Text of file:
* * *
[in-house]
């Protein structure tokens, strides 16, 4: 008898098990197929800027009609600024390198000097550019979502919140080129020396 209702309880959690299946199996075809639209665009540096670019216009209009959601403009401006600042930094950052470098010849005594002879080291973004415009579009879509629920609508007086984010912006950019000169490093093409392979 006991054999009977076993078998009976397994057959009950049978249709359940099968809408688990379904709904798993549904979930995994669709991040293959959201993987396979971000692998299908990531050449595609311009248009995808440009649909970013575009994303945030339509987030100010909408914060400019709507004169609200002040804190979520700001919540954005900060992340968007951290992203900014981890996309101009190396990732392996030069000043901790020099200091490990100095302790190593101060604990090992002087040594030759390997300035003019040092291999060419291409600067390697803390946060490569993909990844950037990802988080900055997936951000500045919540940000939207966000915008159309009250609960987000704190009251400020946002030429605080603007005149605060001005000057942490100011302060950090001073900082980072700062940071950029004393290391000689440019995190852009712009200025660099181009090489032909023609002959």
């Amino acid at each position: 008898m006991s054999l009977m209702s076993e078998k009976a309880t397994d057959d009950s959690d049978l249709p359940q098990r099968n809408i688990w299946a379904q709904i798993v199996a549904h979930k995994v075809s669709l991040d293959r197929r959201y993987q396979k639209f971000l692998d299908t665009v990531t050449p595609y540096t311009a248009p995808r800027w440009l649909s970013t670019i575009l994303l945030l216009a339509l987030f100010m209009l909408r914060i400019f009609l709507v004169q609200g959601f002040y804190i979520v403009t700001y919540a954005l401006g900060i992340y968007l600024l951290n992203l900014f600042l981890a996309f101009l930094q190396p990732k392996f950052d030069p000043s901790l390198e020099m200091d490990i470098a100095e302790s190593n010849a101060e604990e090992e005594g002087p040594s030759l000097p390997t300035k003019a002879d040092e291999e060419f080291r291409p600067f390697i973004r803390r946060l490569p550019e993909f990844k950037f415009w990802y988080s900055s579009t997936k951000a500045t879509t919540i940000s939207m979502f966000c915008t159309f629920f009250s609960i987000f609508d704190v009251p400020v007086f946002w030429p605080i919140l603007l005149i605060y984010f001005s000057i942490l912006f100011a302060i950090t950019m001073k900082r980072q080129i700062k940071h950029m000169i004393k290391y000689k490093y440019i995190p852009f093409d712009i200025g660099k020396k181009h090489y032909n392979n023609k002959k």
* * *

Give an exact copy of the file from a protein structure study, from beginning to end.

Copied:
[in-house]
């Protein structure tokens, strides 16, 4: 008898098990197929800027009609600024390198000097550019979502919140080129020396 209702309880959690299946199996075809639209665009540096670019216009209009959601403009401006600042930094950052470098010849005594002879080291973004415009579009879509629920609508007086984010912006950019000169490093093409392979 006991054999009977076993078998009976397994057959009950049978249709359940099968809408688990379904709904798993549904979930995994669709991040293959959201993987396979971000692998299908990531050449595609311009248009995808440009649909970013575009994303945030339509987030100010909408914060400019709507004169609200002040804190979520700001919540954005900060992340968007951290992203900014981890996309101009190396990732392996030069000043901790020099200091490990100095302790190593101060604990090992002087040594030759390997300035003019040092291999060419291409600067390697803390946060490569993909990844950037990802988080900055997936951000500045919540940000939207966000915008159309009250609960987000704190009251400020946002030429605080603007005149605060001005000057942490100011302060950090001073900082980072700062940071950029004393290391000689440019995190852009712009200025660099181009090489032909023609002959």
């Amino acid at each position: 008898m006991s054999l009977m209702s076993e078998k009976a309880t397994d057959d009950s959690d049978l249709p359940q098990r099968n809408i688990w299946a379904q709904i798993v199996a549904h979930k995994v075809s669709l991040d293959r197929r959201y993987q396979k639209f971000l692998d299908t665009v990531t050449p595609y540096t311009a248009p995808r800027w440009l649909s970013t670019i575009l994303l945030l216009a339509l987030f100010m209009l909408r914060i400019f009609l709507v004169q609200g959601f002040y804190i979520v403009t700001y919540a954005l401006g900060i992340y968007l600024l951290n992203l900014f600042l981890a996309f101009l930094q190396p990732k392996f950052d030069p000043s901790l390198e020099m200091d490990i470098a100095e302790s190593n010849a101060e604990e090992e005594g002087p040594s030759l000097p390997t300035k003019a002879d040092e291999e060419f080291r291409p600067f390697i973004r803390r946060l490569p550019e993909f990844k950037f415009w990802y988080s900055s579009t997936k951000a500045t879509t919540i940000s939207m979502f966000c915008t159309f629920f009250s609960i987000f609508d704190v009251p400020v007086f946002w030429p605080i919140l603007l005149i605060y984010f001005s000057i942490l912006f100011a302060i950090t950019m001073k900082r980072q080129i700062k940071h950029m000169i004393k290391y000689k490093y440019i995190p852009f093409d712009i200025g660099k020396k181009h090489y032909n392979n023609k002959k």